Big Dimwits and Little Geniuses

Yesterday's klutzy machines have become today's micromarvels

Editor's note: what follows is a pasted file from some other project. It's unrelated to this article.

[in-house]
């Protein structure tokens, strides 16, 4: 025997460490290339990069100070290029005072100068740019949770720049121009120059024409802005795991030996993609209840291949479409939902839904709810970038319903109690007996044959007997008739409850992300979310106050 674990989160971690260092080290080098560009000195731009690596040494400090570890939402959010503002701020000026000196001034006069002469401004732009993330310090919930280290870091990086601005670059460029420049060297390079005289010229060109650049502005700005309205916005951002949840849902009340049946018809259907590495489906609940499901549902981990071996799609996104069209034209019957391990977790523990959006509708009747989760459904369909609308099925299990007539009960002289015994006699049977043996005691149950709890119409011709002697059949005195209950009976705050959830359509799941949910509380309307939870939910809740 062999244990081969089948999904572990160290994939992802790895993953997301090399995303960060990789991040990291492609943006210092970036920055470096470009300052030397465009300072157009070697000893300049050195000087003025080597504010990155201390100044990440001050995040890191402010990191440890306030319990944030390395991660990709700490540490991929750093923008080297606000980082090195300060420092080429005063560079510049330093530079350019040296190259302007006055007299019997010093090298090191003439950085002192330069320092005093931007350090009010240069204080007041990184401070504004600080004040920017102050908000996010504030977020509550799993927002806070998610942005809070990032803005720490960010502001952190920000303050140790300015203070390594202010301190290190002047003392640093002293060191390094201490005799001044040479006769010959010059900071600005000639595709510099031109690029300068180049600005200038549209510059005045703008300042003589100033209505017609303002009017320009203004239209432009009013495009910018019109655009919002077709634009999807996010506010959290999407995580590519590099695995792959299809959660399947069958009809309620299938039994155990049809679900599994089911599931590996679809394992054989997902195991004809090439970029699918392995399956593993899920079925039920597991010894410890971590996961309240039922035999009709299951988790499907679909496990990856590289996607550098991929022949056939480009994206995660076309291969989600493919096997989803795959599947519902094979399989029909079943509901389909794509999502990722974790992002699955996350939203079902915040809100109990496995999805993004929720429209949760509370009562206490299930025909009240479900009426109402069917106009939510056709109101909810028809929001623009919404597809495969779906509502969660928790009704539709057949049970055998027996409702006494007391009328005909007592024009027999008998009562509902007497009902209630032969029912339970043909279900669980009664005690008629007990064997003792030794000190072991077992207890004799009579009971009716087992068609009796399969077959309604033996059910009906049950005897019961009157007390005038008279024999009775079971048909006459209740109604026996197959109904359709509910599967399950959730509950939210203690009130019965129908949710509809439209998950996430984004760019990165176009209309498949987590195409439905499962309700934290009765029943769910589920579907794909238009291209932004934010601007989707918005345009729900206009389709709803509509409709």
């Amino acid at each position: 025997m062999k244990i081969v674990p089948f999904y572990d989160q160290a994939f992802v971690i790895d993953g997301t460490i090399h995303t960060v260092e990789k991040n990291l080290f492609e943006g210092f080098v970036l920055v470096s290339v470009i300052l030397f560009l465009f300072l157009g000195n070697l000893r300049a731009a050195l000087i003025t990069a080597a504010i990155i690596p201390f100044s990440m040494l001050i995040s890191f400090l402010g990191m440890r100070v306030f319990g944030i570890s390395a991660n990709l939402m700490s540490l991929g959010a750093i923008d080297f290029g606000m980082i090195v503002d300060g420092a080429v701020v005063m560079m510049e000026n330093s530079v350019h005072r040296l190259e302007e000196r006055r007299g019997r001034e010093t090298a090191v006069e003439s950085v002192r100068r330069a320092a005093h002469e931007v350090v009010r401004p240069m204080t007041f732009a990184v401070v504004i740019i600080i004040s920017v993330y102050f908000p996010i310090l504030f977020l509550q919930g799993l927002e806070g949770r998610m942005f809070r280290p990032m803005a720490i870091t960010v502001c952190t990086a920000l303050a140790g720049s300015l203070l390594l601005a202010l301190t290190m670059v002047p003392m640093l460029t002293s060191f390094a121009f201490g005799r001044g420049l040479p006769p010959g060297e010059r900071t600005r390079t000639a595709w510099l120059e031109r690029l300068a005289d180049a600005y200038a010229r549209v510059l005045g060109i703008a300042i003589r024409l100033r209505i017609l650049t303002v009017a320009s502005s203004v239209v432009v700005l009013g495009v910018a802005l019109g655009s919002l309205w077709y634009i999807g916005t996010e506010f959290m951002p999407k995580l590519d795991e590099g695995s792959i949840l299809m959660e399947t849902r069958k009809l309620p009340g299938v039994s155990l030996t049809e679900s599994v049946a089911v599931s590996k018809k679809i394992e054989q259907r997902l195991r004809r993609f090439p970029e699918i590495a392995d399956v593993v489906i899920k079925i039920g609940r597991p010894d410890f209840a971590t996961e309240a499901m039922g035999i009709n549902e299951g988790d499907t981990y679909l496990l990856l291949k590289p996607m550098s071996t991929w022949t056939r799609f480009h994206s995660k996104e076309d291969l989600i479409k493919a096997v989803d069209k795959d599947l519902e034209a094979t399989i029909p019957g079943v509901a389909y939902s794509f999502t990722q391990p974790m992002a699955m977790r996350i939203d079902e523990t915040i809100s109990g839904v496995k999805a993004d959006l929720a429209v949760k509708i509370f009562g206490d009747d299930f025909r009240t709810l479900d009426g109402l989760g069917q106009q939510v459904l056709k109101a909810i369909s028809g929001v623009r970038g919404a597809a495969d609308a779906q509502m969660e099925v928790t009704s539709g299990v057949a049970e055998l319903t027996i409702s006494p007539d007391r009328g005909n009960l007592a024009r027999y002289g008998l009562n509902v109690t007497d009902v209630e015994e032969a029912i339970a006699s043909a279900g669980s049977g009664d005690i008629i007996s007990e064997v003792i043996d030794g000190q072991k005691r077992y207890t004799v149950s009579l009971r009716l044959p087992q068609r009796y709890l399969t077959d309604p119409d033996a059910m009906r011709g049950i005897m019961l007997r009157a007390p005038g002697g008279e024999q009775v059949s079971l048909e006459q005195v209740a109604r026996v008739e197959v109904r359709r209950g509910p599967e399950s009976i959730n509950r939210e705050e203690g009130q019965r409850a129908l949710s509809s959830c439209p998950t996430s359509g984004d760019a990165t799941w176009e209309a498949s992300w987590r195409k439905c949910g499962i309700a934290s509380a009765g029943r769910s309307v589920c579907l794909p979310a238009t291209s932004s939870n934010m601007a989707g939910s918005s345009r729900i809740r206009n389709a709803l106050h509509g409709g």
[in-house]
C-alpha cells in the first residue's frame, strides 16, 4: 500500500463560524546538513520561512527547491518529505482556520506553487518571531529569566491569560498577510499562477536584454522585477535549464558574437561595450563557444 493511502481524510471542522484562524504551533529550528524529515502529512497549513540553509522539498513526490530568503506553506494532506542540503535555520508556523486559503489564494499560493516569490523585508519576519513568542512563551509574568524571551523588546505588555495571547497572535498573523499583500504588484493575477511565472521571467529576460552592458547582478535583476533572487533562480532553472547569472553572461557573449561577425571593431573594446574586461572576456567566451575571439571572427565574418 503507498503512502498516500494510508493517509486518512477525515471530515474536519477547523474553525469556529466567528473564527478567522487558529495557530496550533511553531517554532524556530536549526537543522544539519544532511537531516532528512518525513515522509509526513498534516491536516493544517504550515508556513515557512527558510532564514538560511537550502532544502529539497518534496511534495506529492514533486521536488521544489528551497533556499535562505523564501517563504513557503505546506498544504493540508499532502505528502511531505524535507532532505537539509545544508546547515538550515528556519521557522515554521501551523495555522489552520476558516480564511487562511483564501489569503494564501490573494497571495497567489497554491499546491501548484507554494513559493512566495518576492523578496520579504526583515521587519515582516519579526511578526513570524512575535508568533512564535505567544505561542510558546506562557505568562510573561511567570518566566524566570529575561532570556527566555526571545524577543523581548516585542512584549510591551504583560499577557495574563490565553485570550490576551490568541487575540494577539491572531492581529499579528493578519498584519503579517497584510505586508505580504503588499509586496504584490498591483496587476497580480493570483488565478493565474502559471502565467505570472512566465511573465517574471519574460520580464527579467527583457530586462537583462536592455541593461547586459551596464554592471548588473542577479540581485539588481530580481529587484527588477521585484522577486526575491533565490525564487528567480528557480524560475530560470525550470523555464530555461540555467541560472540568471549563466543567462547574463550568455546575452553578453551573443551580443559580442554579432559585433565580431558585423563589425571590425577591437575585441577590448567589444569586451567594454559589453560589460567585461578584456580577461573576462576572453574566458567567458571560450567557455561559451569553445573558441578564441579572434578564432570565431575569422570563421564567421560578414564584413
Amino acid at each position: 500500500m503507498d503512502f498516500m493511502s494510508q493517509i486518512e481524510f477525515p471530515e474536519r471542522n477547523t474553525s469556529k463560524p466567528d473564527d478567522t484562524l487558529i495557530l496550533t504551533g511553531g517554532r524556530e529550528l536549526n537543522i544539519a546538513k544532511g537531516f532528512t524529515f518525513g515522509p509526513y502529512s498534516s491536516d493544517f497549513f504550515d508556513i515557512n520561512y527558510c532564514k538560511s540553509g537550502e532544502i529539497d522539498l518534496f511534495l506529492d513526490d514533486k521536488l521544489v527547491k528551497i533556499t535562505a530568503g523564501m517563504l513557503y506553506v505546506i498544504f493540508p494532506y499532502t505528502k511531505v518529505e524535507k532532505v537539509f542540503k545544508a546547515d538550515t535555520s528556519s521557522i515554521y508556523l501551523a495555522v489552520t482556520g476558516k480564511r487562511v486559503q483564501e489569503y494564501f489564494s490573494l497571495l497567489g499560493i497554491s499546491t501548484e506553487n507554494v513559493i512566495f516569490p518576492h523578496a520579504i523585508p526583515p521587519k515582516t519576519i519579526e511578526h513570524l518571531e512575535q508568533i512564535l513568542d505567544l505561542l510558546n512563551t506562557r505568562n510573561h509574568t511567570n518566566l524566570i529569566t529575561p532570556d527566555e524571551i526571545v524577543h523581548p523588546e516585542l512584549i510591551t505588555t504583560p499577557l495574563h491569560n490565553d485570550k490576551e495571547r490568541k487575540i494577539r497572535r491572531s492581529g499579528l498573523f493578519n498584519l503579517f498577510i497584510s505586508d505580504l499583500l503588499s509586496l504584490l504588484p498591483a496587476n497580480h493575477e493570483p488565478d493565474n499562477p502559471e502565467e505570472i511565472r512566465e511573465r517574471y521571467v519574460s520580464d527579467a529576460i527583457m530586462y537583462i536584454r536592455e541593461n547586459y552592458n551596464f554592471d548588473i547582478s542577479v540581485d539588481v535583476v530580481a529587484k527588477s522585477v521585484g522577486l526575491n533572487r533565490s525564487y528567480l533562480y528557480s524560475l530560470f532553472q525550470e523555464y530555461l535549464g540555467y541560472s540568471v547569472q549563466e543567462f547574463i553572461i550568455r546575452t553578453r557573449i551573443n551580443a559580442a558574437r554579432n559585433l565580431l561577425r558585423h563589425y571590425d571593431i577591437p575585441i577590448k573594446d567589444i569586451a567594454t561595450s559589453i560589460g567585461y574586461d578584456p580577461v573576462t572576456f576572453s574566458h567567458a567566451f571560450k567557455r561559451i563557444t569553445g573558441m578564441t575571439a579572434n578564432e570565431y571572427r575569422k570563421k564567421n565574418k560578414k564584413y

The first electronic digital computer in the U.S., unveiled at the University of Pennsylvania in 1946, was a collection of 18,000 vacuum tubes, 70,000 resistors, 10,000 capacitors and 6,000 switches, and occupied the space of a two-car garage. Yet ENIAC (for Electronic Numerical Integrator and Calculator) was, in retrospect, a dimwit. When it worked, it did so only for short bursts because its tubes kept burning out. Built to calculate artillery firing tables, the half-million dollar ENIAC could perform 5,000 additions or subtractions per second. Today...

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